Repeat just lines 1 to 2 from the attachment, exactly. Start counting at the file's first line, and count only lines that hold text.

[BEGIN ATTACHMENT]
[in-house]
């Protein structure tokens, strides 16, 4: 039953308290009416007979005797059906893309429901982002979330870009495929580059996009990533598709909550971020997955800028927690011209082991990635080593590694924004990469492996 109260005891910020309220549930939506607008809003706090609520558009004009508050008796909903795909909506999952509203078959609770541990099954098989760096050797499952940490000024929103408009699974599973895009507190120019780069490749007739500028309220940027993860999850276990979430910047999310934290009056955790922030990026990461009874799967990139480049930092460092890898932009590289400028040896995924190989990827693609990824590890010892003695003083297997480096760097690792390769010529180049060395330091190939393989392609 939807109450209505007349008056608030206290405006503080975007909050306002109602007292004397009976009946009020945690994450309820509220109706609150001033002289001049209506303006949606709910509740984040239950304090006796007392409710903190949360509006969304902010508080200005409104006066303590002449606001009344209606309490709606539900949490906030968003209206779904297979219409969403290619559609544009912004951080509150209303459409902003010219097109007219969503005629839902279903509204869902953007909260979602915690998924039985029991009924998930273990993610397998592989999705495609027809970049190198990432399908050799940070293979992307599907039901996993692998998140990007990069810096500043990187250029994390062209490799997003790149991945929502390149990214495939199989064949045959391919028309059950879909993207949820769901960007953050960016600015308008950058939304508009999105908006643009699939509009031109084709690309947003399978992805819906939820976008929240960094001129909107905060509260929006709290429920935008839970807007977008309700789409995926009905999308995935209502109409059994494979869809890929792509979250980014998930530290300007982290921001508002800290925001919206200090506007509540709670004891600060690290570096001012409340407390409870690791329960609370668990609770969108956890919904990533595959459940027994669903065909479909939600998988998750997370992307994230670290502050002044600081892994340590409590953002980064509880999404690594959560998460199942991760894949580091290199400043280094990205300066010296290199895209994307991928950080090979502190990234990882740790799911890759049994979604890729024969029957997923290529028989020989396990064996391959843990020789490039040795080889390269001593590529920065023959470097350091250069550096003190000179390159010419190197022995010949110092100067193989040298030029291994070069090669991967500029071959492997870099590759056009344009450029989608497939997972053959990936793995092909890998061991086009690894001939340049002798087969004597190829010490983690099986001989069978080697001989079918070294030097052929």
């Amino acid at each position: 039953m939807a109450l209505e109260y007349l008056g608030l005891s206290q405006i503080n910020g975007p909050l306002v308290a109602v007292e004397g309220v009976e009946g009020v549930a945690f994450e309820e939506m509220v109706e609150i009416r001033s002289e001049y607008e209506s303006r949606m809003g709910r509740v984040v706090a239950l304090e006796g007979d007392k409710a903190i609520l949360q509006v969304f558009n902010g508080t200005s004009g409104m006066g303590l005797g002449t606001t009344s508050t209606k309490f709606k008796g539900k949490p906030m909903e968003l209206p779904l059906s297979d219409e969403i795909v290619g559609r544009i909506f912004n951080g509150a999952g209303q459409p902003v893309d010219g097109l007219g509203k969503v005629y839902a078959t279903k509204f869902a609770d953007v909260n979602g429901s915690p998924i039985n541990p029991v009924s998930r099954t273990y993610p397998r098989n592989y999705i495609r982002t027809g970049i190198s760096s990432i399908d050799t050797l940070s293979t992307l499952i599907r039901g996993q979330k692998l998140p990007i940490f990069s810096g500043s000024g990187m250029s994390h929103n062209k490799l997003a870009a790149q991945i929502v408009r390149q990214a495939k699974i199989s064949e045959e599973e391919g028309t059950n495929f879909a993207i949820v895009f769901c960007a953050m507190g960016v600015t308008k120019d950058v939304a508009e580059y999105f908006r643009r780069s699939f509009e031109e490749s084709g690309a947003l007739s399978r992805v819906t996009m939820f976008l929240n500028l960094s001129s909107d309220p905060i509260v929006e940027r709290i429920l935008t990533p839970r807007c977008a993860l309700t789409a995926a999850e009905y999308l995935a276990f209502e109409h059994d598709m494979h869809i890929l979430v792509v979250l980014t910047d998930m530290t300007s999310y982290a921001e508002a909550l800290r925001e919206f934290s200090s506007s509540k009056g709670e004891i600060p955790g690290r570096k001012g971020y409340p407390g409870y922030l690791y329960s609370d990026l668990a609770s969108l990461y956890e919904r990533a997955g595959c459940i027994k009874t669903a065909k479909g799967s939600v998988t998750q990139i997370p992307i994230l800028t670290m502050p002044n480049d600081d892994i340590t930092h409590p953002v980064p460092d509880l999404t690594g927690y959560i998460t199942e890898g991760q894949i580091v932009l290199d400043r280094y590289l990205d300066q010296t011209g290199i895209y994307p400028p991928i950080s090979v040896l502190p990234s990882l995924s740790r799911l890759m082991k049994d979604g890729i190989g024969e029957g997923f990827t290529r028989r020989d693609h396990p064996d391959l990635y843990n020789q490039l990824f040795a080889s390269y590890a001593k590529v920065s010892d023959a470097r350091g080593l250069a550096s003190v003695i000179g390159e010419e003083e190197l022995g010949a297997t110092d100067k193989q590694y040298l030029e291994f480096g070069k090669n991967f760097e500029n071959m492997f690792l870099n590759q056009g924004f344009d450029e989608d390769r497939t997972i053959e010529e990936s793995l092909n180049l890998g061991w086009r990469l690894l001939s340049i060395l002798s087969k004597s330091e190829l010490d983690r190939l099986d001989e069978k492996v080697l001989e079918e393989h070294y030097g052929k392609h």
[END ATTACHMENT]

[in-house]
């Protein structure tokens, strides 16, 4: 039953308290009416007979005797059906893309429901982002979330870009495929580059996009990533598709909550971020997955800028927690011209082991990635080593590694924004990469492996 109260005891910020309220549930939506607008809003706090609520558009004009508050008796909903795909909506999952509203078959609770541990099954098989760096050797499952940490000024929103408009699974599973895009507190120019780069490749007739500028309220940027993860999850276990979430910047999310934290009056955790922030990026990461009874799967990139480049930092460092890898932009590289400028040896995924190989990827693609990824590890010892003695003083297997480096760097690792390769010529180049060395330091190939393989392609 939807109450209505007349008056608030206290405006503080975007909050306002109602007292004397009976009946009020945690994450309820509220109706609150001033002289001049209506303006949606709910509740984040239950304090006796007392409710903190949360509006969304902010508080200005409104006066303590002449606001009344209606309490709606539900949490906030968003209206779904297979219409969403290619559609544009912004951080509150209303459409902003010219097109007219969503005629839902279903509204869902953007909260979602915690998924039985029991009924998930273990993610397998592989999705495609027809970049190198990432399908050799940070293979992307599907039901996993692998998140990007990069810096500043990187250029994390062209490799997003790149991945929502390149990214495939199989064949045959391919028309059950879909993207949820769901960007953050960016600015308008950058939304508009999105908006643009699939509009031109084709690309947003399978992805819906939820976008929240960094001129909107905060509260929006709290429920935008839970807007977008309700789409995926009905999308995935209502109409059994494979869809890929792509979250980014998930530290300007982290921001508002800290925001919206200090506007509540709670004891600060690290570096001012409340407390409870690791329960609370668990609770969108956890919904990533595959459940027994669903065909479909939600998988998750997370992307994230670290502050002044600081892994340590409590953002980064509880999404690594959560998460199942991760894949580091290199400043280094990205300066010296290199895209994307991928950080090979502190990234990882740790799911890759049994979604890729024969029957997923290529028989020989396990064996391959843990020789490039040795080889390269001593590529920065023959470097350091250069550096003190000179390159010419190197022995010949110092100067193989040298030029291994070069090669991967500029071959492997870099590759056009344009450029989608497939997972053959990936793995092909890998061991086009690894001939340049002798087969004597190829010490983690099986001989069978080697001989079918070294030097052929």